Blogs across the Smithsonian will give an inside look at the Institution’s archival collections and practices during a month long blogathon in celebration of October’s American Archives Month. See additional posts from our other participating blogs, as well as related events and resources, on the Smithsonian’s Archives Month website.
Television's success relies on both comfortable familiarity and beguiling change. Viewers today are accustomed to periodic remodeling of talk show sets and formats, usually in tandem with cast changes or plummeting ratings. Since the 1950s, presentation techniques have become slicker, the sets more glassy, and the video segments more sophisticated. Yet many aspects remain the same. Hosts and their guests continue to cluster around tables or desks, and Smithsonian scientists and curators are still encouraged to bring along artifacts to the studio. Despite its extraordinary ability to spirit viewers to other times and places, to spotlight the sweat on a candidate's brow or the twinkle in a comedian's eye, television has long relied on living creatures and objects to impart reality and validate its authority.
Show-and-tell quickly became part and parlance of the medium. In the early 1950s, Smithsonian zookeepers took pythons and small mammals to local stations, and when two anthropologists appeared on the Johns Hopkins Science Review in Baltimore, they brought along skeletons, carefully crated for transport.
In April 1953, in commemoration of the 50th anniversary of powered flight, a Washington, D.C., station invited Smithsonian Secretary Leonard Carmichael, his predecessor Charles Greeley Abbot, and aeronautics curator Paul Garber to appear on an early morning talk show. They brought with them objects from the institution's collections.
Hanging on the set wall were Charles Lindbergh's flying suit and a map of the aviator's transatlantic flight, while a tiny model of Spirit of St. Louis sat on the desk. Garber clutched a book of photographs related to the plane. WTOP announcer Bill Jenkins held the latest issue of Saturday Evening Post, which featured an article by Lindbergh. Another guest, airline executive and former West Virginia congressman Jennings Randolph, used a passenger plane model to illustrate how air travel had changed since Lindbergh's daring-do.
The ten-minute segment followed a predictable path. Viewers were told how Lindbergh's plane had made one final flight to Washington in 1928, for display at the Arts & Industries Building, alongside the Wright Brothers Flyer and other technological wonders. Abbot recalled the delicate process of maneuvering the plane into the building. Carmichael described how 4,237 people walked through the museum to look at Spirit during its first three hours on display and how, since then, millions of people had marveled at the plane.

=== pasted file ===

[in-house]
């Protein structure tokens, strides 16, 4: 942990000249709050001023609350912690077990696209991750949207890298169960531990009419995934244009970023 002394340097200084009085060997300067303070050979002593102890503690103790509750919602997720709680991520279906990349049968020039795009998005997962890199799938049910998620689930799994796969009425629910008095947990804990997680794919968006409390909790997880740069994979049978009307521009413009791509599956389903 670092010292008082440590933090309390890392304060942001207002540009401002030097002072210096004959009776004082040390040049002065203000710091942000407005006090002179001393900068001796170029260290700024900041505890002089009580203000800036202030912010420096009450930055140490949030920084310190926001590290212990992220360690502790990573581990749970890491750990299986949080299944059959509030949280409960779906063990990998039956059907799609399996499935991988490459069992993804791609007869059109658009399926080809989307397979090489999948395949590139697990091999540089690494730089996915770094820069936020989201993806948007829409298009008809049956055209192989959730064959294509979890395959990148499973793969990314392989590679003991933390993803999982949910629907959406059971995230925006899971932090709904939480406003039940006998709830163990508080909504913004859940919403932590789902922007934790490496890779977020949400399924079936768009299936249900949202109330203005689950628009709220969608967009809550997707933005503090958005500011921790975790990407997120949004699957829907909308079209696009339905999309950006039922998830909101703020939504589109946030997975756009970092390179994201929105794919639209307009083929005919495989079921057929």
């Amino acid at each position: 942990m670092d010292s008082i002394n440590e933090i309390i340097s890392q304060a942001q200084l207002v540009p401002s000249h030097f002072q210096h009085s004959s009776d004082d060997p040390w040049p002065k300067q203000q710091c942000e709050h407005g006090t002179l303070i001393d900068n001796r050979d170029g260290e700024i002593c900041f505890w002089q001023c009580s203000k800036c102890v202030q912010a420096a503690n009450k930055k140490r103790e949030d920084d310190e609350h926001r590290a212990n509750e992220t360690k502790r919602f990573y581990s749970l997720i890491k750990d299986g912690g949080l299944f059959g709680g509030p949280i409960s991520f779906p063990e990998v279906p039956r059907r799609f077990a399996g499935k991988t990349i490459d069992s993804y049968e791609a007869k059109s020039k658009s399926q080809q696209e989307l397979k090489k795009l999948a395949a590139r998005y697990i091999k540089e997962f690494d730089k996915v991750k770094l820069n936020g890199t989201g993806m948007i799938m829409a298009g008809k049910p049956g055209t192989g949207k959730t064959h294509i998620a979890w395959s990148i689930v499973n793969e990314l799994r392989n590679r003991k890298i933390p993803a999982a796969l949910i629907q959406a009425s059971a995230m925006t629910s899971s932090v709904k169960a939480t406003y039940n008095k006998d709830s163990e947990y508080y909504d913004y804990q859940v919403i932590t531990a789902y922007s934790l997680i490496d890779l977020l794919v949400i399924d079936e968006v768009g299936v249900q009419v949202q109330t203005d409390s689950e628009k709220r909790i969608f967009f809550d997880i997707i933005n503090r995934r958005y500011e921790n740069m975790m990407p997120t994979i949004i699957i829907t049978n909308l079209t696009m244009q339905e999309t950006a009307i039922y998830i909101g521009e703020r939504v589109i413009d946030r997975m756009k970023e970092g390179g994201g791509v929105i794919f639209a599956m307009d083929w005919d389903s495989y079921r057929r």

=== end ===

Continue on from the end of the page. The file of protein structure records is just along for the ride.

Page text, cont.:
In early 1953, as Lindbergh was writing his Saturday Evening Post article, the aviator, too, had visited the museum. The Smithsonian arranged a platform so that he could climb into the cockpit, to locate the marks he had made to gauge his fuel consumption.
Today, video (and television viewed via smartphones) can allow people anywhere in the world to perambulate the Spirit of St. Louis. The effort to digitize Smithsonian collections -- providing new perspectives on miniscule objects, fragile documents, and fading photographs, and then diffusing the images electronically for education, enjoyment, study, analysis, or research -- is a welcome next step along the communications frontier. And yet, as we add millions of images to our collective memory, humans still savor real experiences, still gain from proximity to extraordinary objects and from opportunities to view them unmediated, at our own pace, rather than an editor's. Can a photo of a marmoset or magnificent diamond ever substitute for the real thing? The contents of the Smithsonian (automobiles, Audubon prints, augers, autoclaves, Gene Autry lunchboxes) retain their power even in an age flooded with digital images. Do objects matter? Ask yourself that question when you are standing beneath Lindbergh's plane.
Next month, I will describe a night when the "actuality" of live television combined with historical artifacts (including Spirit of St. Louis) provided Smithsonian visitors with a once-in-a-universe experience.
- Johns Hopkins Science Review in Johns Hopkins Television Programs, 1948-1960, Special Collections, Milton S. Eisenhower Library, Johns Hopkins University